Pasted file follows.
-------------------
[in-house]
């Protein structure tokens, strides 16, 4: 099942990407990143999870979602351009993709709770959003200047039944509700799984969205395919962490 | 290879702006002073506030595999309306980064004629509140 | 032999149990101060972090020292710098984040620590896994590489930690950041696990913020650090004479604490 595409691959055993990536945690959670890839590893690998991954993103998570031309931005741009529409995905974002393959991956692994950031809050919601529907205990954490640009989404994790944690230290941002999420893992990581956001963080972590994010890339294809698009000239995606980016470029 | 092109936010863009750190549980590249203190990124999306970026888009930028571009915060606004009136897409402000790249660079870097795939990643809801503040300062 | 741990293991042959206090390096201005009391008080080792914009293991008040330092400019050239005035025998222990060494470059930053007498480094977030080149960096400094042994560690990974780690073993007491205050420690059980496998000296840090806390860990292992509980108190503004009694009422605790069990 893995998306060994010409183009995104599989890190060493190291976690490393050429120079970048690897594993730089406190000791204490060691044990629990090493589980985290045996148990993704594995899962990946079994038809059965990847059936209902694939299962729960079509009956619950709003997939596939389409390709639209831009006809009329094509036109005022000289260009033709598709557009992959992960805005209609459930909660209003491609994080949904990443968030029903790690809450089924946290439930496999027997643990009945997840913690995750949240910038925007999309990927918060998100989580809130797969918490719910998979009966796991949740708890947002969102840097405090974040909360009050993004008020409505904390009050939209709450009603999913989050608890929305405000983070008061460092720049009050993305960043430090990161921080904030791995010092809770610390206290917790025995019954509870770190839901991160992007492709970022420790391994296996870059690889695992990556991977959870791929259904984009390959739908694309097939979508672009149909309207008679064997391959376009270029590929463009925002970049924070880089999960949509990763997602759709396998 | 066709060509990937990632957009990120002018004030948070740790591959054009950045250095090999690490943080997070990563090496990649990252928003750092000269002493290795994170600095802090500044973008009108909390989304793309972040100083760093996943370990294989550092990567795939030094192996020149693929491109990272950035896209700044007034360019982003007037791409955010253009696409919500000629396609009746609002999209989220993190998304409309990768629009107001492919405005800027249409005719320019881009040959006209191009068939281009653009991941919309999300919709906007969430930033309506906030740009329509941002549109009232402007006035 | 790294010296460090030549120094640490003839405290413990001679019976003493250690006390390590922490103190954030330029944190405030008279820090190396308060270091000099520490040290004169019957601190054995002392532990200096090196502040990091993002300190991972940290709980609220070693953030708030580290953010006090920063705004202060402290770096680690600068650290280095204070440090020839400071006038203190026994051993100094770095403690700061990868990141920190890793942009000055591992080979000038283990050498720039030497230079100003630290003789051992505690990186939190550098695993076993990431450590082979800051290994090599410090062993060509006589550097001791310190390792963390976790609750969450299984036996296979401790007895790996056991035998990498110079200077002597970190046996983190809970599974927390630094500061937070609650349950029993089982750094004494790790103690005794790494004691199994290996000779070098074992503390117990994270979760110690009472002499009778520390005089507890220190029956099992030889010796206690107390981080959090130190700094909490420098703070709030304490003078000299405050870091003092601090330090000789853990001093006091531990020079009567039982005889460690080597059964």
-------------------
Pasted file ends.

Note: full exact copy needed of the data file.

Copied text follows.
[in-house]
């Protein structure tokens, strides 16, 4: 099942990407990143999870979602351009993709709770959003200047039944509700799984969205395919962490 | 290879702006002073506030595999309306980064004629509140 | 032999149990101060972090020292710098984040620590896994590489930690950041696990913020650090004479604490 595409691959055993990536945690959670890839590893690998991954993103998570031309931005741009529409995905974002393959991956692994950031809050919601529907205990954490640009989404994790944690230290941002999420893992990581956001963080972590994010890339294809698009000239995606980016470029 | 092109936010863009750190549980590249203190990124999306970026888009930028571009915060606004009136897409402000790249660079870097795939990643809801503040300062 | 741990293991042959206090390096201005009391008080080792914009293991008040330092400019050239005035025998222990060494470059930053007498480094977030080149960096400094042994560690990974780690073993007491205050420690059980496998000296840090806390860990292992509980108190503004009694009422605790069990 893995998306060994010409183009995104599989890190060493190291976690490393050429120079970048690897594993730089406190000791204490060691044990629990090493589980985290045996148990993704594995899962990946079994038809059965990847059936209902694939299962729960079509009956619950709003997939596939389409390709639209831009006809009329094509036109005022000289260009033709598709557009992959992960805005209609459930909660209003491609994080949904990443968030029903790690809450089924946290439930496999027997643990009945997840913690995750949240910038925007999309990927918060998100989580809130797969918490719910998979009966796991949740708890947002969102840097405090974040909360009050993004008020409505904390009050939209709450009603999913989050608890929305405000983070008061460092720049009050993305960043430090990161921080904030791995010092809770610390206290917790025995019954509870770190839901991160992007492709970022420790391994296996870059690889695992990556991977959870791929259904984009390959739908694309097939979508672009149909309207008679064997391959376009270029590929463009925002970049924070880089999960949509990763997602759709396998 | 066709060509990937990632957009990120002018004030948070740790591959054009950045250095090999690490943080997070990563090496990649990252928003750092000269002493290795994170600095802090500044973008009108909390989304793309972040100083760093996943370990294989550092990567795939030094192996020149693929491109990272950035896209700044007034360019982003007037791409955010253009696409919500000629396609009746609002999209989220993190998304409309990768629009107001492919405005800027249409005719320019881009040959006209191009068939281009653009991941919309999300919709906007969430930033309506906030740009329509941002549109009232402007006035 | 790294010296460090030549120094640490003839405290413990001679019976003493250690006390390590922490103190954030330029944190405030008279820090190396308060270091000099520490040290004169019957601190054995002392532990200096090196502040990091993002300190991972940290709980609220070693953030708030580290953010006090920063705004202060402290770096680690600068650290280095204070440090020839400071006038203190026994051993100094770095403690700061990868990141920190890793942009000055591992080979000038283990050498720039030497230079100003630290003789051992505690990186939190550098695993076993990431450590082979800051290994090599410090062993060509006589550097001791310190390792963390976790609750969450299984036996296979401790007895790996056991035998990498110079200077002597970190046996983190809970599974927390630094500061937070609650349950029993089982750094004494790790103690005794790494004691199994290996000779070098074992503390117990994270979760110690009472002499009778520390005089507890220190029956099992030889010796206690107390981080959090130190700094909490420098703070709030304490003078000299405050870091003092601090330090000789853990001093006091531990020079009567039982005889460690080597059964």